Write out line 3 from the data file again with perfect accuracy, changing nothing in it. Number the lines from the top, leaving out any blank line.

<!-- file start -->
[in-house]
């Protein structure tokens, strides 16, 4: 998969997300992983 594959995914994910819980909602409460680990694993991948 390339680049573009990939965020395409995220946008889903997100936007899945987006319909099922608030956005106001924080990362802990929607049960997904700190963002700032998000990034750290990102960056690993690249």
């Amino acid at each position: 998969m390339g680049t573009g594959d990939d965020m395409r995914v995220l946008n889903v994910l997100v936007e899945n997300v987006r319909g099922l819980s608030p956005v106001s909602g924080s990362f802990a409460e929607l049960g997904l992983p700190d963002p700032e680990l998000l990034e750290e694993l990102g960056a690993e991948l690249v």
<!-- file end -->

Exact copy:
């Amino acid at each position: 998969m390339g680049t573009g594959d990939d965020m395409r995914v995220l946008n889903v994910l997100v936007e899945n997300v987006r319909g099922l819980s608030p956005v106001s909602g924080s990362f802990a409460e929607l049960g997904l992983p700190d963002p700032e680990l998000l990034e750290e694993l990102g960056a690993e991948l690249v």